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In the early days of June, 180 people working in a Pune canteen lost their jobs when the facility closed down. They had no option but to go back to their hometowns in Assam. The group reached Mumbai on getting to know that a train was likely to ply to Assam on 3 June, but the service got suspended during the lockdown. They were stuck in the city with no money for shelter, finally seeking refuge under the Tilak Bridge. There, they got to know that actor Sonu Sood had been helping migrant workers find a safe passage home. When they reached out to him, Sood found them shelter and food and also began to look for ways to reunite them with their families in Assam. With no other option than to airlift them from Mumbai, he and his team contacted several airlines and finally arranged a flight for them on 10 June.

It is several such stories of his rescue missions during the lockdown, in the wake of Covid-19, that will form part of Sood’s debut book, untitled so far, to be published later this year by Penguin Random House India’s Ebury Press Imprint.

In a statement about the book, Milee Ashwarya, publisher, Ebury Publishing and Vintage Publishing, Penguin Random House India, mentions: “While most of us in our lifetimes wish to work to help others in need, only a few actually make it our life’s mission. Sonu Sood is one such person... . The book will bring together the story of this amazing journey."

The actor hired buses to ensure that migrants working in Mumbai have a safe passage to their native places.
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The actor hired buses to ensure that migrants working in Mumbai have a safe passage to their native places. (Photo: PTI)

While he continues his work of helping migrant workers stranded in the big cities, Sood is excited and nervous about the book. “For me, this journey started when I started seeing visuals of lakhs of migrant workers walking on the road with little kids during the lockdown," says the actor. “It pained me that these children will continue to be haunted by these memories when they grow up." He was contemplating ways of easing this passage for migrant workers when he came across a group of 350 people during a food distribution drive at Kalwa Chowk. “They requested for food to be packed for 10 days to last during their long walk to their hometown in Karnataka. That really impacted me, and I managed to get permissions to transport them back," he elaborates.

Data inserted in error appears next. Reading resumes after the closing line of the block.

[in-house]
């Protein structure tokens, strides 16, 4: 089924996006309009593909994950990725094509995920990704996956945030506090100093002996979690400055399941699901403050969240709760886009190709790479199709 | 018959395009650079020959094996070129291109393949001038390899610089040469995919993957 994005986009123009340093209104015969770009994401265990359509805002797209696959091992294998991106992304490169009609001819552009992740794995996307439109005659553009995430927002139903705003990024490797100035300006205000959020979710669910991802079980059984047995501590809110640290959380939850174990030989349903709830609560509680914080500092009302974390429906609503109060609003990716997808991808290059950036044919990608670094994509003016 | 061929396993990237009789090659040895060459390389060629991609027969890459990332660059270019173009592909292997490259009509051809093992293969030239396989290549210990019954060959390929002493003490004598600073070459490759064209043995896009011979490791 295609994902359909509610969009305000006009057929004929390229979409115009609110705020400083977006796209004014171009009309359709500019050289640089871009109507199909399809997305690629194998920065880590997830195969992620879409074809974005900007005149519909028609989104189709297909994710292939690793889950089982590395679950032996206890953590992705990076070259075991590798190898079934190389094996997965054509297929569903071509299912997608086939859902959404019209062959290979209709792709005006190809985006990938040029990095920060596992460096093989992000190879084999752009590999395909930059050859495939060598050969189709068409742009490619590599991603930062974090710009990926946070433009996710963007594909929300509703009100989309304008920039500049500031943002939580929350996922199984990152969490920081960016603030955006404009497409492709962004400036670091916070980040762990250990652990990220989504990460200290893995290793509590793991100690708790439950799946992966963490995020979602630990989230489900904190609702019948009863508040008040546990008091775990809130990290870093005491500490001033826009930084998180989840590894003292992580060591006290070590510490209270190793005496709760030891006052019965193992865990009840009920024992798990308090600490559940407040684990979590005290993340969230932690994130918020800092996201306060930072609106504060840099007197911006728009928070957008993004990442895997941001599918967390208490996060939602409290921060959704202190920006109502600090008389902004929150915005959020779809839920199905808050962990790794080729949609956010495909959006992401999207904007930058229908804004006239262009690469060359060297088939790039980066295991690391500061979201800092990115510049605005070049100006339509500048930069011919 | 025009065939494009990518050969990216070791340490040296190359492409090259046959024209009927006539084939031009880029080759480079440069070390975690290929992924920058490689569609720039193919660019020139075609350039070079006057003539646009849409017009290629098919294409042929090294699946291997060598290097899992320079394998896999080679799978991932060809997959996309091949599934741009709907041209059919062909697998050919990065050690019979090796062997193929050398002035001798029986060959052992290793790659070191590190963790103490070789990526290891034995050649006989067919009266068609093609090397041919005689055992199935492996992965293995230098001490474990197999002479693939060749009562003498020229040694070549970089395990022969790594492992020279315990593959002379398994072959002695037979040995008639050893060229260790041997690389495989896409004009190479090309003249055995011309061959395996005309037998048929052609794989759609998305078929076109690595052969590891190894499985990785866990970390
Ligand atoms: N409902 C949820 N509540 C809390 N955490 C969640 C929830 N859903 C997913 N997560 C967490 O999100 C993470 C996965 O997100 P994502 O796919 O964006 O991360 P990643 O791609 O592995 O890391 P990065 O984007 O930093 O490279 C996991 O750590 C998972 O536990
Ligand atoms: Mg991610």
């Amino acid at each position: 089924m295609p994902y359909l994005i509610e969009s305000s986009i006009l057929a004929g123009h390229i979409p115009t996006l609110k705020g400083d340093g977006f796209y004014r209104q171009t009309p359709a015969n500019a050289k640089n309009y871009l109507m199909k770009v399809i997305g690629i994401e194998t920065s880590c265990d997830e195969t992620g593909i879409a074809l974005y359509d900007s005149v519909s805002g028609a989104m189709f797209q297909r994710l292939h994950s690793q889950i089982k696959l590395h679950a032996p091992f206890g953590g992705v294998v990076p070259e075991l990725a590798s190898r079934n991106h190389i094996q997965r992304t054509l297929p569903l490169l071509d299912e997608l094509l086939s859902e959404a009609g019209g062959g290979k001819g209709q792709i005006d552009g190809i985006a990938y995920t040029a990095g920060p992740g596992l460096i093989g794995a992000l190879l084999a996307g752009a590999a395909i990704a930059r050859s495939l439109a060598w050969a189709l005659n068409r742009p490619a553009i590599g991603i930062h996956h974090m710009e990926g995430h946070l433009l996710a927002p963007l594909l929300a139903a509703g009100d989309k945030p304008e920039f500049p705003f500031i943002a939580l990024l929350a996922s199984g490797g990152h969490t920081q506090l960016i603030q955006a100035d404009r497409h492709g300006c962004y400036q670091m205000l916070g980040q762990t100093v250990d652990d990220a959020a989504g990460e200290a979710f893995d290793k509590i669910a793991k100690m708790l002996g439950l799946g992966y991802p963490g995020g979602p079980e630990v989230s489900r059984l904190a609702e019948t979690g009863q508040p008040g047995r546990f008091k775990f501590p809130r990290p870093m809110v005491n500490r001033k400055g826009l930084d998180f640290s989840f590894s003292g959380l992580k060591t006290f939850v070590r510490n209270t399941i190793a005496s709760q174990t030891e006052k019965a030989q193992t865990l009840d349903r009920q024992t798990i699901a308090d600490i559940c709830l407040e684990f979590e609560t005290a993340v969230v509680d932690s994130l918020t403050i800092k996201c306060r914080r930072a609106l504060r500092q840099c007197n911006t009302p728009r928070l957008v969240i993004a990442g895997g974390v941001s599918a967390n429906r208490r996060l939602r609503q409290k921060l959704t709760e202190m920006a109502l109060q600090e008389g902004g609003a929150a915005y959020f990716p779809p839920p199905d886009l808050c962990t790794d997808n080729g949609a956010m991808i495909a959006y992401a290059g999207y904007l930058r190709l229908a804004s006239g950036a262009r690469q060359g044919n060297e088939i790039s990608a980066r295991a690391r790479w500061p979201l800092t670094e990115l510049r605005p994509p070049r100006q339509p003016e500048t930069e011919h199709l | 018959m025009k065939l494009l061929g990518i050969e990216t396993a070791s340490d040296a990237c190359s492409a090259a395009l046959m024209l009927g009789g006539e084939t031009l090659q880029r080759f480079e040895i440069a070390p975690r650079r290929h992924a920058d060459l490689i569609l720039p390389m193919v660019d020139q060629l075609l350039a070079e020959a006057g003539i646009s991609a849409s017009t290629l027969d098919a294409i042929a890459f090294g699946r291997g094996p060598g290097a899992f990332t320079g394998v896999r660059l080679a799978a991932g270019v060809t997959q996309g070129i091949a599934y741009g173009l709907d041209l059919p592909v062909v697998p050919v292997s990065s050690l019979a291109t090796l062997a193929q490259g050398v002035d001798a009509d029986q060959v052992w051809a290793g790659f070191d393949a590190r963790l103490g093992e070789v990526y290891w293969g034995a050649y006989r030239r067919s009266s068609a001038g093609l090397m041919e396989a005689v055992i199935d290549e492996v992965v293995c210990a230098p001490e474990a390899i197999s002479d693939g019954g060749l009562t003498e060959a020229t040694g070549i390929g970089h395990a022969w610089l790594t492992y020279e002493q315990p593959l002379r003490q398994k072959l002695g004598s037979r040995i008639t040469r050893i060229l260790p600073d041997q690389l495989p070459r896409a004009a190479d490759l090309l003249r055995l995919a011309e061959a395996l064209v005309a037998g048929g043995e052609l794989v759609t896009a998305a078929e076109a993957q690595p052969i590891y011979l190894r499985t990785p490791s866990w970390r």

On realising that this mirrored the story of lakhs of people across India, Sood decided to make social media a platform for connecting with them and getting information. He also reached out to likeminded people such as his childhood friend, restaurateur Neeti Goel. “I roped in chartered accountants and lawyers to help out with technicalities. From within this group of 20 people, including volunteers, one lot would take care of the Bihar list, another of the UP list, so on and so forth," says Sood. The actor also began to reach out to authorities in the various cities for permissions. Since then he has arranged buses, trains and flights for over a lakh stranded migrant workers and children, while also launching a toll-free helpline for those in need of assistance.

“I have barely been sleeping, spending 16-17 hours taking requests and spending time on the field. But I think it is the wishes of the migrant workers and their families that has given me the zeal to work. Their faith in me has been inspiring – that if Sonu has committed, he will make us reach home for sure," he adds.

Sood continues to be in touch with the various migrant workers that he has been transported back home over the past few months. “I now feel that a part of me lives in the villages of Uttar Pradesh, Bihar, Jharkhand, Assam, Uttarakhand, and more. They have become my extended family," he says. The actor is also working on a platform, which could provide livelihood to these migrant workers in their hometown itself, in case they don’t wish to move out. “It will be challenging but this endeavour will not end. I wanted to put these experiences and stories, embedded in my soul, in a book and share with everyone. Later, when people go through it, they will get to know of these families from all across India and be part of their journey," he says.

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